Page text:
Kanji lives with his grown son Mitsuo (Nobuo Kaneko), and Mitsuo's wife Kazue (Kyôko Seki). Kanji is a widower. His wife died many years ago. Mitsuo acts ungrateful, selfish, and entitled relative to his father, and Kazue is indifferent if not cold to Kanji.
The middle-aged Kanji has had stomach pains, and realizes from a doctor visit that he has cancer, with about six months left to live. Kanji descends into a deep depression. Kanji does not tell his condition to his son. He leaves the house each morning, but does not go to work.
At a bar, he befriends a pulp fiction writer (Yûnosuke Itô) and reveals he is terminally ill. The sympathetic writer takes Kanji on a tour of the city's seedy night life, but that fails to cheer him up.
The next morning, Kanji is accosted by Toyo (Miki Odagiri), a cheerful young woman who works in Kanji's office. Toyo needs Kanji's seal on her resignation letter. Kanji begins a romantic friendship with Toyo despite their formidable age difference. She is eventually disturbed by his continual demands on her time, and cuts him off, but not before she inspires him to accomplish something before his death.
A group of housewives complain at the office about a sewage leak in their neighborhood. They want to turn the area into a park, but receive a bureaucratic runaround. Kanji adopts their cause, and spends the next few months pestering government officials to build the park. This is indeed accomplished, and Kanji spends his last night in the park before passing.
At his funeral service, Mitsuo and Kazue are present, along with a slew of Kanji's longtime fellow workers. Also there is the deputy mayor (Nobuo Nakamura), and a few members of his staff. The vainglorious, manipulative, and cynical deputy mayor attempts to seize credit for the successful new park. But a consensus arises that it was built only through Kanji's persistence in cutting through seemingly intractable red tape.
Kanji's co-workers become drunk with sake, and decide to follow Kanji's example in rising above the bureaucracy to accomplish great things. But the next day at work, the passion has faded, and it is clear that nothing has changed, after all, aside from the new park.
How others will see it. Ikiru won Best Film at the 1953 Kinema Junpo Awards. Outside Japan, though, it took a little longer for the movie to receive its due. Kurosawa won the Golden Berlin Bear at the Berlin Film Festival in 1954, but it was not until 1960 (!) that Shimura was nominated for Best Foreign Actor at BAFTA. By then, Kurosawa was already regarded as the greatest Japanese film director, a title he continues to hold today despite the impressive animation resume of Hayao Miyazaki.
Ikiru is unique among Kurosawa films of the era in that Toshirô Mifune does not steal the show. He does not appear in Ikiru at all. But it is no surprise that Shimura is the alternative lead, given that he appears in 19 different Kurosawa films, more than Mifune, who had a falling out with Kurosawa during the making of Red Beard (1965).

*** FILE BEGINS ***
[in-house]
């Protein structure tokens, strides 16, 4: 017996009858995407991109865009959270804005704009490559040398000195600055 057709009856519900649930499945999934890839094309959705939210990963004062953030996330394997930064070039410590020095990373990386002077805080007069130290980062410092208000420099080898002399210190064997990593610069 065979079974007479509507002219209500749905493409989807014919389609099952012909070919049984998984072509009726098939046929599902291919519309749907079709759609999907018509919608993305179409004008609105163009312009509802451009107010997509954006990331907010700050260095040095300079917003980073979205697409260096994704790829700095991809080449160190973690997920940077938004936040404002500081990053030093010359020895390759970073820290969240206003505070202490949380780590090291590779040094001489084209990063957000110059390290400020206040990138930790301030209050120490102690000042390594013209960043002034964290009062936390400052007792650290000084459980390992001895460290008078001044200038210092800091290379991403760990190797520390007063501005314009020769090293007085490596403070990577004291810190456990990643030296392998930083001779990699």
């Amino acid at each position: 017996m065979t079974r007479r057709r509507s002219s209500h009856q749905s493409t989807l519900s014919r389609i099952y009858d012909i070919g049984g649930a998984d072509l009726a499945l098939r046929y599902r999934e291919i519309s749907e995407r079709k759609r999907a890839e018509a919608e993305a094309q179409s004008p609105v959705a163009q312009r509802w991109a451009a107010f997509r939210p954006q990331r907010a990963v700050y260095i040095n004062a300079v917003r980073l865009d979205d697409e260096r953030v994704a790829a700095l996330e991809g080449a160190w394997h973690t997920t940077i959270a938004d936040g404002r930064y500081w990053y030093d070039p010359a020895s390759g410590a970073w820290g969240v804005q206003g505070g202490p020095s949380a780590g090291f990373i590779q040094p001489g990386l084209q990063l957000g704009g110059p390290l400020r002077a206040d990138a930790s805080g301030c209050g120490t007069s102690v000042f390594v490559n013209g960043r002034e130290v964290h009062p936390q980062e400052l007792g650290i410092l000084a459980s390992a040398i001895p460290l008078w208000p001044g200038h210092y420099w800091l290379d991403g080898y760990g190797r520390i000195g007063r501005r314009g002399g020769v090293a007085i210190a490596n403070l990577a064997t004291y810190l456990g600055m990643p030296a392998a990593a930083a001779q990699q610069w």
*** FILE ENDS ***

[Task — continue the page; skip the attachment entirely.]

Today at imdb.com, Ikiru has nearly 65K user votes, a huge total for a black and white Japanese film from nearly sixty years ago. The user ratings are lofty at 8.3 out of 10. Ikiru is presently ranked #112 in the vaunted IMDB Top 250 list, between Metropolis (1927) and The Sting (1973).
A typical user review is titled "A complex and thought-provoking masterpiece." The reviews ladle on the praise for Kurosawa's take on a life squandered on paperwork, the disaster of impending death, and a last ray of hope to bring meaning to one's waning existence.
How I felt about it. Ikiru is certainly the best Kurosawa movie, a sweeping statement given his filmography extends for fifty years, and practically every movie he made is good. The 1950s was his most glorious decade, but he made a significant comeback in the 1980s, with Ran and Kagemusha.
In fact, Kurosawa is the greatest film director of them all. It's true that Stanley Kubrick, Alfred Hitchcock, and Orson Welles have each made one or two movies that are better than anything Kurosawa directed. And perhaps their genius exceeded that of Kurosawa. But they were all less consistent than the Japanese master, who gave every film his best effort, and had little interest in producing a blockbuster. No Jamaica Inn (1939) lurks within the Kurosawa catalog.
Thus, Kurosawa is not afraid to have his lead be a homely, downtrodden man of ordinary circumstances. He is not afraid to film a depressing story. And he doesn't allow his lead character, Kanji, to have a dubious Jekyll to Hyde transformation despite his knowing that there is no tomorrow. Instead, Kanji unknowingly adopts Gandhi's tactics of nonviolent resistance to achieve just ends. No wonder he gets a great send-off when his ship finally sails.